Some countries I have been in during the last several months are so incomparable they could be on different planets. One is Iceland. The other is Togo.
Iceland in the Atlantic Ocean close to the Arctic Circle with an area of 123,000 sq.kms, is home to 332,000 people. Two thirds of these live in the capital city Reykjavik. Its major industries are fishing and sheep farming. There are 1,100,000 of the latter. This provides a per capita GDP of $43,600.
Only 1% of Iceland is cultivated. The remainder is a moonscape of black lava, snow covered mountains and ice constantly reshaped by continuous volcanic activity. The island sits on the fault line between the tectonic plates of Europe and North America. The good thing about this is that geothermal energy provides all household heating and 15% of the electricity supply. Water is so pure and plentiful that none of the bottled variety is sold. Puffins and minke whales are also in plentiful supply and supplement a healthy diet.
Togo is quite different.
Situated on the West Africa coast just above the equator, it is spliced in between Benin on the east and Ghana on the west. With an area of just 57,000 sq. kms its 6.7 million people constitute one of the smallest states in Africa. In this somewhat lush tropical climate its inhabitants exist on a per capita GDP of $1400.
Both countries have faced financial crises in recent years. Iceland’s banking system went into meltdown in the GFC of 2008-9. Today it is recovering.
Togo’s financial crisis occurred in 2005. The method of recovery has permanently changed the nation. When Togolese politics took a turn not approved by its French former colonial masters, Western aid was stopped. According to local reports the new President was forced to accept an offer of help from Saudi Arabia. Its aid came with conditions attached namely:
- Representation in the advisory ranks of government
- Muslim religious holidays to be granted public holiday status
- Muslim schools to educate Muslim (and other) children
- Mosques to be built where and whenever considered necessary.
The results are observably dramatic.
In 1981 the number of Muslims in Togo was estimated to be 12.2% of the population. By 2010 it had risen to 20%. Some Islamic websites claim that in 2015 it is 50%. In the same period of 1981-2010 Christianity’s increase was from 28.3% to 29% while animism declined from 58.8% to 51%. Islam’s normal growth strategy is through:
- Dawa—calling all back to the true path as preached by Islam
- Jihad—struggling for personal holiness and through military and other conquest where appropriate
- Demographics—higher birth rates of Muslim mothers and transmigration
- Mosques—each represents a new centre from which to claim and capture new territory.
The last item is obvious in Togo. Local reports suggest that in the capital city of Lome alone in the last decade the number of mosques has risen from 4 to 400. In the small northern area of Notse a plan was announced to build 100 new mosques within 12 months.
Mosques are frequently built near Christian churches seemingly in an attempt to overwhelm them. When a piece of land came on the market next to a church, with the church struggling to raise funds to match the seller’s price, Muslims offered 10 times the selling price.
In the vicinity of the mosque there may be a well offering clean water saving poor people walking kilometres to obtain supplies. There may be a crushing mill offering to process grain. There may be photovoltaic cells offering electricity supply. All of these facilities are available for those who agree to attend the previously empty mosque services. Local non-Muslim traders complain that they are being displaced in the major shopping facilities by well-funded Muslims buying, renting or taking over shopping zones. It is claimed that critical infrastructure of transport is increasingly dominated by Muslims.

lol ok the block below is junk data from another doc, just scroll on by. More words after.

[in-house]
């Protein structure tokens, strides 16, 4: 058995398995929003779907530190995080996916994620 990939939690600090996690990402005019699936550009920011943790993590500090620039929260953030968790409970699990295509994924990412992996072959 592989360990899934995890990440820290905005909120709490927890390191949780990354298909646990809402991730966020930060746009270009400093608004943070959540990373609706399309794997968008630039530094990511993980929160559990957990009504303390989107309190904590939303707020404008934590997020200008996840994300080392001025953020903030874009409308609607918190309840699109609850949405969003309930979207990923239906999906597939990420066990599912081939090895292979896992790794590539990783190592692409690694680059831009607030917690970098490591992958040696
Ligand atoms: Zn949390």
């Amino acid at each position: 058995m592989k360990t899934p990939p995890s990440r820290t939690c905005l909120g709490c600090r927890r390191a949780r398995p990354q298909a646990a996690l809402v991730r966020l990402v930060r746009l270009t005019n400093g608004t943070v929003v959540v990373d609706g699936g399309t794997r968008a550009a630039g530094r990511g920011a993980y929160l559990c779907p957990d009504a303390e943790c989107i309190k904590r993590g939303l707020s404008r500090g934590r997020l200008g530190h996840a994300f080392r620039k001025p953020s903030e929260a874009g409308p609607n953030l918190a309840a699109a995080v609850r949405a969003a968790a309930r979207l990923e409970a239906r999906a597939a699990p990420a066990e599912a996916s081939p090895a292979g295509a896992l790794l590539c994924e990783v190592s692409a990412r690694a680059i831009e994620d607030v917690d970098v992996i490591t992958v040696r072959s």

Scholarships are allegedly offered for youth to be educated abroad in Muslim countries. They leave as Christians or Animists and return as zealous Muslims. Reports indicate whole villages have converted to Islam on the basis of the promise of a free trip to Mecca.
Christian missionaries report that their visits to animist villages are frequently followed by Muslim representatives offering much more than whatever Christians may have offered. Christians had not offered any material inducements.
Not all money comes from the Middle East. In the town of Zooti a large tract of land has been fenced by a brick wall. The signboard on the wall says Zooti Global Islamic Educational Complex. It further indicates funding is being provided by the Global Islamic Mission of Australia.
If one is able to recite loudly and confidently Islam’s prayer indicating conversion, the reward is allegedly approximately $200. If the same prayer is recited only softly it is said the reward is only $2. There seems to be no end to the usefulness of financial jihad to induce needy people into the folds of Islam. And when they join that throng, just as it is increasingly in Western cities, Muslims pray in the streets blocking public thoroughfares presumably as a mark of territorial assertiveness.
So what’s this got to do with Iceland?
In that distant frequently frozen land the first Muslims have ‘harmlessly’ arrived opening kabob shops and other outlets. Christianity has been in Iceland for over 1000 years. But locals report active participation in church life is down to 3%–not helped much by the nation’s leading Lutheran bishop, a lady who favours same sex relationships which hasn’t sat well with her more conservative constituency.
To compensate for this spiritual vacuum, one might expect the construction of the country’s first mosque in the nearer future.
To learn a little more about Islam, buy a copy of my latest publication Islam Rising from the Books section of my website at the special introductory price for September only.
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